PSOVina: Fast Protein-Ligand Docking Tool based on PSO and AutoDock Vina

A fast docking tool based on the efficient optimization algorithm of Particle Swarm Intelligence and the framework of AutoDock Vina. Based on the initial PSO implementation, our PSOVina method has undergone several important improvements to enhance the docking accuary and achieve remarkable efficiency as compared to the original AutoDock Vina.


  • (2018-06-07) PSOVina-2.0 An improved PSOVina2LS with Singer chaotic function embedded into the PSO global search algorithm to improve search diversity and improve pose prediction. This version has been extensively tested by four docking sets and two DUD-E virtual screening sets.
  • (2018-05-04) PSOVina2LS uses 2-stage local search to effectively reduce time for expensive local search.
  • (2018-06-18) PSOVina-1.1 is now patched to be compatible with newer version of Boost, tested with boost 1.59.
  • (2016-05-10) PSOVina-1.0 is released, try it out for your next docking!


(Freely available for academic use only, please read our Open Source License)

Required Software

For successful compilation, please install Boost (version 1.59 or above). For preparing molecules for docking, please install AutoDockTools (ADT).


The installation basically follows the installation of AutoDock Vina:

  1. unpack the files
  2. cd psovina-x.x/build/{your-platform}/release
  3. modify Makefile to suit your system setting
  4. type "make" to compile

The binary psovina will be generated at the current directory. You can copy this binary to a directory in your PATH e.g. /usr/local/bin, or add the path of the current directory to your PATH.

Running PSOVina

You can run psovina as the way you run vina but additional three parameters (optional) are used to specify how the PSO algorithm perform searching:

--num_particles arg (=8)
Number of particles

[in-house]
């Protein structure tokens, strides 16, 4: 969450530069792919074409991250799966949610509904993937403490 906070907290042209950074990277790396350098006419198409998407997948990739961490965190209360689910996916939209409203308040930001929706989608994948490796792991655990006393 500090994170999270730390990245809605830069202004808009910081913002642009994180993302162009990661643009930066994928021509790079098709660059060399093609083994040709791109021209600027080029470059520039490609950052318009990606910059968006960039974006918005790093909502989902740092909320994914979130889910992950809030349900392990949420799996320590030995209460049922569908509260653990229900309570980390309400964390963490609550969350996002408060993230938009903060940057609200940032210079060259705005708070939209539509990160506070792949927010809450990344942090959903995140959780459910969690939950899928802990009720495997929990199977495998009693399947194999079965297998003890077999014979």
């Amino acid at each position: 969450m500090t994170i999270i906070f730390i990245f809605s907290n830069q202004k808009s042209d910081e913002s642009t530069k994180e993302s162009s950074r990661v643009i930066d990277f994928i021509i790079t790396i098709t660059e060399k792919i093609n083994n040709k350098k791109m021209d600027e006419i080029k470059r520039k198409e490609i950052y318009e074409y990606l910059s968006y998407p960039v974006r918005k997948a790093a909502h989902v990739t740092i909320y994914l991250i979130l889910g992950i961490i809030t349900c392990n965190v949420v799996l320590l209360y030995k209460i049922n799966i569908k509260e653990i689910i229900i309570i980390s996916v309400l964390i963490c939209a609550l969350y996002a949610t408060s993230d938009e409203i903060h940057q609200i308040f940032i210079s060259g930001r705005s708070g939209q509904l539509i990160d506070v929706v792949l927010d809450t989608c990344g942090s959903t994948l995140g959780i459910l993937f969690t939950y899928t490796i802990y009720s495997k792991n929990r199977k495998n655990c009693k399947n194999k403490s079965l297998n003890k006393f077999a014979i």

--w arg (=0.36)
Inertia weight
--c1 arg (=0.99)
Cognitive weight
--c2 arg (=0.99)
Social weight

For example, docking Kifunensine in the Mannosidase enzyme (PDBID 1ps3 from the PDBbind v2012 dataset) using PSOVina with default PSO parameters in a 8-core computer and obtain the lowest energy prediction:
% {path-to-AutoDockTools}/ -l 1ps3_ligand.mol2 -o 1ps3_ligand.pdbqt -A 'hydrogens' -U 'nphs_lps_waters'
% {path-to-AutoDockTools}/ -r 1ps3_protein.pdb -o 1ps3_protein.pdbqt -A 'hydrogens' -U 'nphs_lps_waters'
% {path-to-psovina}/psovina --receptor 1ps3_protein.pdbqt --ligand 1ps3_ligand.pdbqt --center_x 31.951 --center_y 65.5053 --center_z 7.63888 --size_x 33.452 --size_y 27.612 --size_z 35.136 --num_modes 1 --cpu 8
More test cases can be available soon.

Develop PSOVina

If you are interested in the source code of PSOVina for any academic purposes, please note that the following files were newly developedin our work or modified based on Vina:


Please cite our paper if you have used PSOVina or its variants. It would also be nice to let us know that you found PSOVina useful by sending us an email:

For PSOVina 2.0:

Hio Kuan Tai, Siti Azma Jusoh, and Shirley W. I. Siu*.
Chaos-embedded particle swarm optimization approach for protein-ligand docking and virtual screening.

Journal of Cheminformatics 10:62, 2018.

For PSOVina2LS:

Hio Kuan Tai, Hin Lin and Shirley W. I. Siu*.
Improving the efficiency of PSOVina for protein-ligand docking by two-stage local search.

The 2016 IEEE Congress on Evolutionary Computation (CEC), Vancouver, BC, 2016, pp. 770-777.

For PSOVina 1.0:

Marcus C. K. Ng, Simon Fong, and Shirley W. I. Siu*.
PSOVina: The Hybrid Particle Swarm Optimization Algorithm for Protein-Ligand Docking.

Journal of Bioinformatics and Computational Biology 13 (3), 1541007, 2015.

Contact Us

If you have further questions, please contact:


  • Giotto Tai
  • Allan Lin
  • Marcus C. K. Ng
  • Edison Un (Web Developer)

Project P.I.:

  • Shirley W. I. Siu